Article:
Six years into a decade-long wager, Warren Buffett’s bet on the S&P 500 is well ahead of the basket of hedge funds selected selected by his counterpart. Back in 2008, Buffett said he was certain that “experts” with trading strategies don’t do better than the stock market as a whole over time, and he put his money where his mouth is.
Warren Buffett put up $340,000 back in early 2008, as did New York-based hedge fund Protege Partners, who selected a collection of five hedge funds of funds to compete with Buffett’s choice of S&P 500 tracking funds. The initial $680,000 stake has grown to over $1.3 million over the last six years, and the winner will donate the proceeds to charity.
Hedge fund managers go about finding investment ideas in a variety of different ways. Some target stocks with low multiples, while others look for growth names, and still others combine growth and value when looking for ideas. Some active fund managers use themes to look for ideas, and Owen Fitzpatrick of Aristotle Atlantic Partners is Read More
Warren Buffett S&P fund way ahead of hedge fund basket after six years
Morningstar reported earlier this year that the hedge fund approach was up 12.5% after fees, while Warren Buffett’s S&P index fund had soared by 43.8% over the six years. As Warren Buffett had anticipated, much of the difference in returns between the two relates to fees. Buffett chose an index fund that only charges 0.05% as an expense ratio, while most hedge funds charge 2% or more plus a rapacious 20% of profits.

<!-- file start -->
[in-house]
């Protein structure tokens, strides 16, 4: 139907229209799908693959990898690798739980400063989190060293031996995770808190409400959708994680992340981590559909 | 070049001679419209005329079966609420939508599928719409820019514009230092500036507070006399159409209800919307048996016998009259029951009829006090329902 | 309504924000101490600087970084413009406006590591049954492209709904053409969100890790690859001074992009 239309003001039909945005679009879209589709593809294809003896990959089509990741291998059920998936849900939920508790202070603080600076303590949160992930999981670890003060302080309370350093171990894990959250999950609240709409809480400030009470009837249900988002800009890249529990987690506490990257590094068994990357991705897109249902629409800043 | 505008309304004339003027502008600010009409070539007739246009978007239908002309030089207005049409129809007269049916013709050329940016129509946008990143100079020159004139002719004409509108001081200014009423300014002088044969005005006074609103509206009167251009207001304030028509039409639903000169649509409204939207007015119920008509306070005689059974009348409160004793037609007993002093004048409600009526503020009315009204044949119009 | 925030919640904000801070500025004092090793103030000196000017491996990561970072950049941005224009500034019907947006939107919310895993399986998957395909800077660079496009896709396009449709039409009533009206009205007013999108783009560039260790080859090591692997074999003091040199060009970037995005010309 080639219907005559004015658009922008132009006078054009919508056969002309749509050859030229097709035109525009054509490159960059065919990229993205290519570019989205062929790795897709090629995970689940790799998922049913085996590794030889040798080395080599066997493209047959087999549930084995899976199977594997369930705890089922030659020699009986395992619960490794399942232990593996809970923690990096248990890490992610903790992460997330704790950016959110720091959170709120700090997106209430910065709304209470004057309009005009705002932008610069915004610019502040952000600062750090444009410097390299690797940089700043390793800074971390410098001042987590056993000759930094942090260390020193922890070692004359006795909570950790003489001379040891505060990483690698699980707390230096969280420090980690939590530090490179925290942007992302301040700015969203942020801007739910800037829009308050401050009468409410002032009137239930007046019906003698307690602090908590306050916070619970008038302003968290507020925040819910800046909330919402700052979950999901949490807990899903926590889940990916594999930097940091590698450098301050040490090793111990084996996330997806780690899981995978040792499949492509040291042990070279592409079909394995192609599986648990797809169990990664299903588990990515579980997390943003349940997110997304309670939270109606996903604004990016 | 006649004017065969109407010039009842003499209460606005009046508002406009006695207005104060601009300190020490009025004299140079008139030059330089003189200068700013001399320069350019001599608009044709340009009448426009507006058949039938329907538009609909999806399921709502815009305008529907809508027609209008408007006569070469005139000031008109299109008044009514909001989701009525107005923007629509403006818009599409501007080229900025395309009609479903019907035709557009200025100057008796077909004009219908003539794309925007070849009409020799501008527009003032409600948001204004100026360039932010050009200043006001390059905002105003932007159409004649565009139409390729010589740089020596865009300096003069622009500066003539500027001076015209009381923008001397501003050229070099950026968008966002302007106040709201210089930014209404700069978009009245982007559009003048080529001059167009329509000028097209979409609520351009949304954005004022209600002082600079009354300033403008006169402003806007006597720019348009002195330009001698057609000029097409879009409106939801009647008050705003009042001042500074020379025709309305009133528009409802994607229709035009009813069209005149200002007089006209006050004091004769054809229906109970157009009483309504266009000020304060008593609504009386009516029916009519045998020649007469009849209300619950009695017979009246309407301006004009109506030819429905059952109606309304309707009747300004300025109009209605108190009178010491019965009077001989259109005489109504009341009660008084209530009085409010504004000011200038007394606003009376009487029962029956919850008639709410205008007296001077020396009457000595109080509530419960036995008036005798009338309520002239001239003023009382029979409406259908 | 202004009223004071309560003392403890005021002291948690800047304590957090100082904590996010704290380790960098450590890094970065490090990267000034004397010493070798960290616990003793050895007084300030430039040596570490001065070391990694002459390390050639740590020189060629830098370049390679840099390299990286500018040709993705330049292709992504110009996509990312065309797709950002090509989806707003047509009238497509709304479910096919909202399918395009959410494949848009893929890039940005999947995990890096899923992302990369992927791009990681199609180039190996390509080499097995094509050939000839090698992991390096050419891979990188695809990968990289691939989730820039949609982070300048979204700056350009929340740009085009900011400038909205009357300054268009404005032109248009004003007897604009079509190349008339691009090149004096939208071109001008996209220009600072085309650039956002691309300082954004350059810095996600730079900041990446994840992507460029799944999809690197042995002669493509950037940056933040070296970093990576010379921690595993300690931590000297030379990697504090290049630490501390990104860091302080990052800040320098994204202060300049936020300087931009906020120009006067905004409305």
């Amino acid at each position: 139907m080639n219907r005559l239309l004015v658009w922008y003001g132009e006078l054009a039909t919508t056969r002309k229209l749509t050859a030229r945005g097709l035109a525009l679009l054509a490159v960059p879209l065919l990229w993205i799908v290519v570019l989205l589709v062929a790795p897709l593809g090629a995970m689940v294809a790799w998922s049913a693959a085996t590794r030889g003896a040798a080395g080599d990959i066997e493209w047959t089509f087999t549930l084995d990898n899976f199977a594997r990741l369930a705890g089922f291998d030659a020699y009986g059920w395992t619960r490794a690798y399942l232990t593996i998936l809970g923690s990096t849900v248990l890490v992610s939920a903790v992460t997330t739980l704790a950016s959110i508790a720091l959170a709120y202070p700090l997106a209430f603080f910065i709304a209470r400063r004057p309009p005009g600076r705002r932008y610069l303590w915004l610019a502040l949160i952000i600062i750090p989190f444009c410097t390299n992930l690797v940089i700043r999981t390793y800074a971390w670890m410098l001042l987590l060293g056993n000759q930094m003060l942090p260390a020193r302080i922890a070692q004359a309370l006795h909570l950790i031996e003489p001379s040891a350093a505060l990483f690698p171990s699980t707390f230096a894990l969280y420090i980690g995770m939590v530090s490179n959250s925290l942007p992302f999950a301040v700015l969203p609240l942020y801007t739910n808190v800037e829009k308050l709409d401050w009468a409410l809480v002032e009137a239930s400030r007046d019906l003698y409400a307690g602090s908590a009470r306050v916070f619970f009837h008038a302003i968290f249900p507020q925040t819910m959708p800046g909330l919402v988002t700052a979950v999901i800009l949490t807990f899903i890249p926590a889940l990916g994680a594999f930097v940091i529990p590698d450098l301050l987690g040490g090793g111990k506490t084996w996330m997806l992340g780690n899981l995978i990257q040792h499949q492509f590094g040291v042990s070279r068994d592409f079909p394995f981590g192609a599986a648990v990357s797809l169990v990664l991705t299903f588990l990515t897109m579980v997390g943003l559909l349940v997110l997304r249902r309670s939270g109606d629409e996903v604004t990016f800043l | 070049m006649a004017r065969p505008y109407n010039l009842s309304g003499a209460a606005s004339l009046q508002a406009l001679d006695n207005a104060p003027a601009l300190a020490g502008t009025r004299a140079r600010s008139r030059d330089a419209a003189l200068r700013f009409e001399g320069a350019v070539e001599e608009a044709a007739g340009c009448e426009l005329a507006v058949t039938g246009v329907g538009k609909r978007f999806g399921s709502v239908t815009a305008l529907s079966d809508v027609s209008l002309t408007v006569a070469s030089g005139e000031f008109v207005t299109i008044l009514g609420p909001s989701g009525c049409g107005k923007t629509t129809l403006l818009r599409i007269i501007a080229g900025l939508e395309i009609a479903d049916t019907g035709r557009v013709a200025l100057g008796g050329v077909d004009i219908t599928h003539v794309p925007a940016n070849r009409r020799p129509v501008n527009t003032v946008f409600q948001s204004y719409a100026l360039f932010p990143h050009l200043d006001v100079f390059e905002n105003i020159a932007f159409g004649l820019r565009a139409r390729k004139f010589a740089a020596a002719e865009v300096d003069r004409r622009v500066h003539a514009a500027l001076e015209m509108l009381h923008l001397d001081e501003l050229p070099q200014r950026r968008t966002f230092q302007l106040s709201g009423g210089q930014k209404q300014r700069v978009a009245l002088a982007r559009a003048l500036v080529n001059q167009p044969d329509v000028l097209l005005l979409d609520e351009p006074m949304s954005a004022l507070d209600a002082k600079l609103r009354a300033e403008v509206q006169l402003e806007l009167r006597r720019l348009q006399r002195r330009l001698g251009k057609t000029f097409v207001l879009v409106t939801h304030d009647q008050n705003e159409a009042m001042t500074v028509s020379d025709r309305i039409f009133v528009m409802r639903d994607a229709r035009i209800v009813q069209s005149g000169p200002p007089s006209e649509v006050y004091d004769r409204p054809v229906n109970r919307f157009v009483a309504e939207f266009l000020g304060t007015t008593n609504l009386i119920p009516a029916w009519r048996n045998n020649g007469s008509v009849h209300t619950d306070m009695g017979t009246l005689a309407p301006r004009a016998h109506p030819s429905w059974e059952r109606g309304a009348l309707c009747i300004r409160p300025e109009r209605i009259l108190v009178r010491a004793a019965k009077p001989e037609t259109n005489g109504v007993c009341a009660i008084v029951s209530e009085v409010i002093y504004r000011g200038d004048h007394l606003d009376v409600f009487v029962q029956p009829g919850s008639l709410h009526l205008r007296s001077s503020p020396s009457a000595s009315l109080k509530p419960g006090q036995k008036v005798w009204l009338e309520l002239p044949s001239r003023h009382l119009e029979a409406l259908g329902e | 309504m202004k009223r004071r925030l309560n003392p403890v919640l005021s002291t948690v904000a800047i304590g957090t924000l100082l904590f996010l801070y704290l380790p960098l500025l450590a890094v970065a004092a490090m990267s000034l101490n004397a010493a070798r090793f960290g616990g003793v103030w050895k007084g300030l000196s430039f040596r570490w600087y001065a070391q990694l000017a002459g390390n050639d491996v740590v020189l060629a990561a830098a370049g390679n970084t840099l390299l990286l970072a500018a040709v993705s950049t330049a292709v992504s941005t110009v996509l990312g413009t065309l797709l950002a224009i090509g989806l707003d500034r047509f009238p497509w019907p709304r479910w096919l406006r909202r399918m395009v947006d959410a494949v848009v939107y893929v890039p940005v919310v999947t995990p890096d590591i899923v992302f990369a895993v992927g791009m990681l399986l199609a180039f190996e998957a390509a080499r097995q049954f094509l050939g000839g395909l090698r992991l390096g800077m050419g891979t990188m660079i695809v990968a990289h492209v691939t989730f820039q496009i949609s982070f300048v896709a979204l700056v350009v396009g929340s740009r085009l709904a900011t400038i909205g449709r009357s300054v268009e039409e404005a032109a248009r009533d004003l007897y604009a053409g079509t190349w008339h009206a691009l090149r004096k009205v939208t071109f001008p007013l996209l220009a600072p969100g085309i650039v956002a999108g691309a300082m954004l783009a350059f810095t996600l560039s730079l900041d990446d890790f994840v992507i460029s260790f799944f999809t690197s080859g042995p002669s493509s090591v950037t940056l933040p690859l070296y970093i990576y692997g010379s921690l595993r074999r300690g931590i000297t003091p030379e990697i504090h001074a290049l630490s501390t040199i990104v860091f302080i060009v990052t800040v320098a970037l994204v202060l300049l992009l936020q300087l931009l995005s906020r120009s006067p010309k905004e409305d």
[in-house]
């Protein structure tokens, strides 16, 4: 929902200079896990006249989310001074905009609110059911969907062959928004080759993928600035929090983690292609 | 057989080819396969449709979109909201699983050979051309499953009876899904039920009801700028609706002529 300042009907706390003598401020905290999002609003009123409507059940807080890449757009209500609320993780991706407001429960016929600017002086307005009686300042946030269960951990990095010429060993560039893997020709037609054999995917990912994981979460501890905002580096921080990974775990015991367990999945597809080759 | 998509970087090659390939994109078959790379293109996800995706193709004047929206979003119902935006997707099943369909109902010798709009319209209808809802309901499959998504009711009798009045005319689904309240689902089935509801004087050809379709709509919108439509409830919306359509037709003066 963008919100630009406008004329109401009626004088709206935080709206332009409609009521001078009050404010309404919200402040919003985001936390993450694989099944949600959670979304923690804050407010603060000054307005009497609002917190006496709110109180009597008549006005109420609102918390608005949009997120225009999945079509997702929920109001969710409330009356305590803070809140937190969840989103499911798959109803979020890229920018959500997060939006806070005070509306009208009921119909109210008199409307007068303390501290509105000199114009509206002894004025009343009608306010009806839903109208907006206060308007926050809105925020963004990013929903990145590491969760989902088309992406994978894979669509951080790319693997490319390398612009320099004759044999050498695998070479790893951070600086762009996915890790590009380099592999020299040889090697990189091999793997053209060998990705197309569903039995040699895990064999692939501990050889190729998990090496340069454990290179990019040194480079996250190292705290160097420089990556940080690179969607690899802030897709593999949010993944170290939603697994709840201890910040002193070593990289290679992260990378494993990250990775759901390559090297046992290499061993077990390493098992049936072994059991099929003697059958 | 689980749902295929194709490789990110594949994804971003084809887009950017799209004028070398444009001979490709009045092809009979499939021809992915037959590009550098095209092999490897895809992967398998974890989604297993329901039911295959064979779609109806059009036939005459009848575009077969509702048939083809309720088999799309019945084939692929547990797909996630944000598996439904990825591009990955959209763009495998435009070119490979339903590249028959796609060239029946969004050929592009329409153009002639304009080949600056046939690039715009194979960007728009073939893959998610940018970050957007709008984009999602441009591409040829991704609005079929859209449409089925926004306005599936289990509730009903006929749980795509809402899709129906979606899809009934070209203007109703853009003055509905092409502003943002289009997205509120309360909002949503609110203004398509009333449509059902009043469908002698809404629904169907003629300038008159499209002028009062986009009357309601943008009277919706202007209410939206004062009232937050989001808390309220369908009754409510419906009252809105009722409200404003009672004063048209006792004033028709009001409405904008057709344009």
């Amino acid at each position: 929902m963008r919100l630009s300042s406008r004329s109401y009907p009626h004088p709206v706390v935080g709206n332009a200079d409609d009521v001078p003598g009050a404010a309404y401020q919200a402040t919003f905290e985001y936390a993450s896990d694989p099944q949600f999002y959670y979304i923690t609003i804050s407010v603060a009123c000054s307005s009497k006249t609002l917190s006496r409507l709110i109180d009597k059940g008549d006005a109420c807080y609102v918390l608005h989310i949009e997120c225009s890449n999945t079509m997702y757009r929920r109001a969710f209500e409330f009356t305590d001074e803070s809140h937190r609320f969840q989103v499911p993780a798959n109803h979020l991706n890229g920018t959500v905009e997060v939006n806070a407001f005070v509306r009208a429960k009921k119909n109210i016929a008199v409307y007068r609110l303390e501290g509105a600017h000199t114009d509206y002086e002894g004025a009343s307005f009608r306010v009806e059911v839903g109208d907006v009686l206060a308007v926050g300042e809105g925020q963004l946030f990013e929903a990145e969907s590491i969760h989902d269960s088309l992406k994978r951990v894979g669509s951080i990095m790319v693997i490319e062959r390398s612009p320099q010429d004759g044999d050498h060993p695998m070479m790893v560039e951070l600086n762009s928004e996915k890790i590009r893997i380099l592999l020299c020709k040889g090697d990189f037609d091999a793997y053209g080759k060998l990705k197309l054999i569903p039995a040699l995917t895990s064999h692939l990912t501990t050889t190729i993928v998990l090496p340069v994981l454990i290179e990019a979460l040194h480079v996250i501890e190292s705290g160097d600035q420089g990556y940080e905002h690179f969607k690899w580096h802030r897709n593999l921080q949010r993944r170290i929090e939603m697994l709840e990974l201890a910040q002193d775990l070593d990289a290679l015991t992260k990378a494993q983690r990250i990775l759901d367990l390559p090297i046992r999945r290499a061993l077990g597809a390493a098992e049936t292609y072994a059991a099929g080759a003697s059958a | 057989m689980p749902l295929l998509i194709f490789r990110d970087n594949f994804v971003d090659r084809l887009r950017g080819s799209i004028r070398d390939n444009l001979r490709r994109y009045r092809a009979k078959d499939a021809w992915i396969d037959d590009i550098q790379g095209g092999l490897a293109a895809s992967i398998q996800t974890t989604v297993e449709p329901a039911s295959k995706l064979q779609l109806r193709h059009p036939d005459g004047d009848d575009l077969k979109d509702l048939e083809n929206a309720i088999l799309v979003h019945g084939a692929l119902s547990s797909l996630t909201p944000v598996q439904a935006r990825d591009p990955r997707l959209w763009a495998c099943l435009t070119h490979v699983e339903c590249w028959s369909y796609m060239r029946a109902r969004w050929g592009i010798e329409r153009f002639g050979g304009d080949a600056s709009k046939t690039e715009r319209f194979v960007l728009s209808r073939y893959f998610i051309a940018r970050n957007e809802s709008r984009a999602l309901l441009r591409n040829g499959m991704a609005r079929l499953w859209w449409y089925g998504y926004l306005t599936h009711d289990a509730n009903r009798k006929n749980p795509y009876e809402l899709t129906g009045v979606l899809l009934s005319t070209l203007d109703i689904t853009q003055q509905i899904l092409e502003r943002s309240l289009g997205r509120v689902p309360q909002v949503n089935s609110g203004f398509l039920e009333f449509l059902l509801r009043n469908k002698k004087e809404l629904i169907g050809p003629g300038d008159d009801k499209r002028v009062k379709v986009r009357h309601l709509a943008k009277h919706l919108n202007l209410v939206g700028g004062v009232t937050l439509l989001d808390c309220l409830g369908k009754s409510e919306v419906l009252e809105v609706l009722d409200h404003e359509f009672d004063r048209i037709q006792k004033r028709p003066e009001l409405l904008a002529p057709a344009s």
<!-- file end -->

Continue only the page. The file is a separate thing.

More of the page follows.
Example of how fees impact returns
For example, a $100,000 retirement account using the index fund approach would only cost $50 a year to maintain, while a hedge strategy using would cost $2,000 and a solid 20% any upside taken out quarterly.
If the hedge fund returned 10% in a year, the manager would take $4,000. So instead of $110,000, the portfolio would be at $106,000. If the fund returned negative 2%, the hedge fund would still take its 2% fee ($1,960), leaving just $96,040 in the account
If the index fund returns 10% in a year, it will still only cost you $50, so your account would stand at $109,950. If the fund returned negative 2%, you would have $97,950 in the account.
What’s at stake
The prize at stake in the wager is Berkshire Hathaway Inc. (NYSE:BRK.A) (NYSE:BRK.B) stock worth $1.3 million as of the end of 2013. The money will go to a charity selected by the winner. Warren Buffett chose Girls Inc. of Omaha while Protégé chose U.K.-based Absolute Returns for Kids.